Sometimes, this can seem like too much (uncompensated) effort, but it ultimately depends on what you’re there for as a social worker.
If it’s for the money, then you will find easier jobs.
But if its for the indelible fingerprint you will leave in each person’s life, you will find no other job quite like this.
Work the room
Professor Harry Ferguson did a great study where he personally observed social workers on home visits.
When social workers step into homes they invariably encounter the flow and flux of family life, as adults and children interact, play, eat, cry, fight, the TV is on, their mobile phones ring or ping, the dog(s) bark, growl, demand attention…
Harry Ferguson (2016): Professional helping as negotiation in motion: social work as work on the move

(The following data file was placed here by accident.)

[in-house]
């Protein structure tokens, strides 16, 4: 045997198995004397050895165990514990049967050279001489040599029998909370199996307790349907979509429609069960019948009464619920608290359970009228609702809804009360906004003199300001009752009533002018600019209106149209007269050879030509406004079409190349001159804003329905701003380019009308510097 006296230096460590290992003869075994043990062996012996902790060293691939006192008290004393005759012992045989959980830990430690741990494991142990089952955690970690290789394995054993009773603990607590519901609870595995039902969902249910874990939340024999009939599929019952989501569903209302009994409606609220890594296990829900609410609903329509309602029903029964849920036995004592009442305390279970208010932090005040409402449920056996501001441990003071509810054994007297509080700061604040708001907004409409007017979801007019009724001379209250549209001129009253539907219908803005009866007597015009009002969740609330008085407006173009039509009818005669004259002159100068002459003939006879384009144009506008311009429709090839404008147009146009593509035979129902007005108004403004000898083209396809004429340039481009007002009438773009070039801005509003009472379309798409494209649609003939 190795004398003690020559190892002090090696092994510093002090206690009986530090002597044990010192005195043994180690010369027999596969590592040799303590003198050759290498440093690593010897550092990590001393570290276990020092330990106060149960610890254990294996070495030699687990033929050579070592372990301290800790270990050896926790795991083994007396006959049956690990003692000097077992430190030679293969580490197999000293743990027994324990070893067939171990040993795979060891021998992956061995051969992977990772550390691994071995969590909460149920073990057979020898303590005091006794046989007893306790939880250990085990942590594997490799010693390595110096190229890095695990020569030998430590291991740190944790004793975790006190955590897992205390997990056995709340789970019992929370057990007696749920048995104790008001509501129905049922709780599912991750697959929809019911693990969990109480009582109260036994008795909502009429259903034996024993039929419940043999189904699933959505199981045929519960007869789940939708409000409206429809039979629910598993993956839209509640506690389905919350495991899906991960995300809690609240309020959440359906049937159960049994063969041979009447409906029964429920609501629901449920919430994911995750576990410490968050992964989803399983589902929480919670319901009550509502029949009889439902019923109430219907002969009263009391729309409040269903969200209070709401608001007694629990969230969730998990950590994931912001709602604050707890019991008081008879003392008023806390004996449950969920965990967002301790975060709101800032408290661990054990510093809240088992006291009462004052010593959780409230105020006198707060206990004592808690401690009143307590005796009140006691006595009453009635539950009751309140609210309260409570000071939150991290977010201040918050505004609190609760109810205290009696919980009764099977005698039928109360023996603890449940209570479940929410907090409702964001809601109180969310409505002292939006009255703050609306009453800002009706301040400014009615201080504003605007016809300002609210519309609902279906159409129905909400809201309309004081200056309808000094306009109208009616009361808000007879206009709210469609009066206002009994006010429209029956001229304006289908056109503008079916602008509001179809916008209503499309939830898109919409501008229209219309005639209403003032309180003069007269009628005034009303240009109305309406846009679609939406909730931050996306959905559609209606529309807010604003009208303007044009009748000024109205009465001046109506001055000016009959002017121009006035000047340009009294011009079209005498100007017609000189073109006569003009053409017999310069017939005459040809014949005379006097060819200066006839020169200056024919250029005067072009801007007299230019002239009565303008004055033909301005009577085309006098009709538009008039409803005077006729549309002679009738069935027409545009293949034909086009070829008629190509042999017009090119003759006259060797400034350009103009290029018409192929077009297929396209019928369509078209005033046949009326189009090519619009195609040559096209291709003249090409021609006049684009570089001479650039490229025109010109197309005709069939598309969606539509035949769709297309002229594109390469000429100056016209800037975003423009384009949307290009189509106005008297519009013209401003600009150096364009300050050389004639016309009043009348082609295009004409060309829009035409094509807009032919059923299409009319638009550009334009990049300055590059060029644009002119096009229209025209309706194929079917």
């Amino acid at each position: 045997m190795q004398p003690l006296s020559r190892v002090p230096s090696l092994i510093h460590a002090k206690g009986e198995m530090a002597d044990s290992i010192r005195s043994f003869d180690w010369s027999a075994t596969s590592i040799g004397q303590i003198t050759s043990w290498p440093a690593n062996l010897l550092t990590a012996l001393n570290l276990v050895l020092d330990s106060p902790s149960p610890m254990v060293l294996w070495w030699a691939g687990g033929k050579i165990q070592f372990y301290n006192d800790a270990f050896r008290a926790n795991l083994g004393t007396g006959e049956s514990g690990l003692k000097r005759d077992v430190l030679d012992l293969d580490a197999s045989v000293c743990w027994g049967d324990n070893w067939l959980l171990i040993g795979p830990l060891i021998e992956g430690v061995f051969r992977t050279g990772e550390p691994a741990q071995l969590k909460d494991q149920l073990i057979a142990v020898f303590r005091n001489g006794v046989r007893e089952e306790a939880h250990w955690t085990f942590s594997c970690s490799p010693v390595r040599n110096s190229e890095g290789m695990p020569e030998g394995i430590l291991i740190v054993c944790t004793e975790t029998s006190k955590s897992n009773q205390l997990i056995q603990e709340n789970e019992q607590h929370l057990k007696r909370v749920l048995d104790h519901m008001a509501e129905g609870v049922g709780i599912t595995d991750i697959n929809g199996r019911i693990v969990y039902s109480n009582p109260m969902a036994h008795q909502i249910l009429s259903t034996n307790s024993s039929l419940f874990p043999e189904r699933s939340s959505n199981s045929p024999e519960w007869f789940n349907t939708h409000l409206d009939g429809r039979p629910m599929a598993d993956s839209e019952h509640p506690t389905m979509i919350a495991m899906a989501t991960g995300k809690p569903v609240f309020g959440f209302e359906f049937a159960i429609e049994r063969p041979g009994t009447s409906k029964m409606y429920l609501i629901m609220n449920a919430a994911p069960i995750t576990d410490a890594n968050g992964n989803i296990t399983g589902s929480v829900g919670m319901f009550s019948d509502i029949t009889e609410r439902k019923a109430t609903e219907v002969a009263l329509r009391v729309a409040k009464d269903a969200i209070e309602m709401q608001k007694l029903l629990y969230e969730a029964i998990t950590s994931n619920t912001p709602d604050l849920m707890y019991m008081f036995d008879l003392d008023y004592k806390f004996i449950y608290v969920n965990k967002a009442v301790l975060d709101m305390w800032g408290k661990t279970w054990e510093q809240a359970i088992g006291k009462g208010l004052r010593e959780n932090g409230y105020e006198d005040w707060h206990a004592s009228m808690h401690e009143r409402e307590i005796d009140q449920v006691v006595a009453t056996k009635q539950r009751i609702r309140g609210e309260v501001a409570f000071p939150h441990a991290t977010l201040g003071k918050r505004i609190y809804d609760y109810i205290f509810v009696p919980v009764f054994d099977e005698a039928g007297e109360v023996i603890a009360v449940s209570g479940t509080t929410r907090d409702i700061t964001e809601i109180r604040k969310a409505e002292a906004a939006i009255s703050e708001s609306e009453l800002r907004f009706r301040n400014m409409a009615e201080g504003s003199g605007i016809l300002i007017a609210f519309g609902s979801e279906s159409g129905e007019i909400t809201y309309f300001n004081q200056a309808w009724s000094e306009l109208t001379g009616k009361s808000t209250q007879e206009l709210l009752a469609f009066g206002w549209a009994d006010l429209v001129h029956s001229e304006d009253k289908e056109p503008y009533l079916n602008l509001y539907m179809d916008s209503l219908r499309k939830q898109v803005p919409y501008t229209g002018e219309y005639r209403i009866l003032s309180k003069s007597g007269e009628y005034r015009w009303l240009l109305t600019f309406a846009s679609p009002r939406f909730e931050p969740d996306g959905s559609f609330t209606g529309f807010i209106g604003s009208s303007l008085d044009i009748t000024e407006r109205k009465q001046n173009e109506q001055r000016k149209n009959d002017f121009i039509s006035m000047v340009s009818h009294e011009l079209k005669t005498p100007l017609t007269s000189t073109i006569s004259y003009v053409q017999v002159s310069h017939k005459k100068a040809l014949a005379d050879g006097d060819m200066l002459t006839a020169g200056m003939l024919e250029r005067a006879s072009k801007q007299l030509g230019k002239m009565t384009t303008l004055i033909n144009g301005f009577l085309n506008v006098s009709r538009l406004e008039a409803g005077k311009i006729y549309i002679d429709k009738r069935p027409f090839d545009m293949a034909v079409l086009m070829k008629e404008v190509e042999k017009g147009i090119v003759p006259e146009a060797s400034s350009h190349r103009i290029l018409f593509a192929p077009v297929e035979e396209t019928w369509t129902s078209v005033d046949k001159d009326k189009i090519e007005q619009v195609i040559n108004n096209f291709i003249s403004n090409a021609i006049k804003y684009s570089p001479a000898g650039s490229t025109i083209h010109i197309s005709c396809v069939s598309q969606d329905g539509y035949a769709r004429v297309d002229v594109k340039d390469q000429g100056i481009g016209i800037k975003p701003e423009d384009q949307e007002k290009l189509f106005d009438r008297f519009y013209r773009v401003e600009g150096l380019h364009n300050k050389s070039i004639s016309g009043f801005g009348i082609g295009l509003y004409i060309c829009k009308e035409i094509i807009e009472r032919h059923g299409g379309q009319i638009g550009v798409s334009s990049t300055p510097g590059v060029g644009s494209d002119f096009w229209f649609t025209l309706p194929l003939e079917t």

You will see this on many home visits. Clients may be less than ready to receive you, or may even greet you gruffly.
It may be clear that they don’t want you there, and see you as an interference to their lives.
What then can you do?
A key task … is to…bring all this movement under control so that they can create the kind of order that is needed if they are to meet their aims to interview parents, and to be able to become mobile themselves to see children on their own and in the company of their carers.
This requires movement. Your movement.
If you ever had the chance to take a step back and observe how you ‘worked’ the room as you saw a client in the home, you will realise a series of intentional steps deliberately actioned so that you could gain a better control of your surroundings.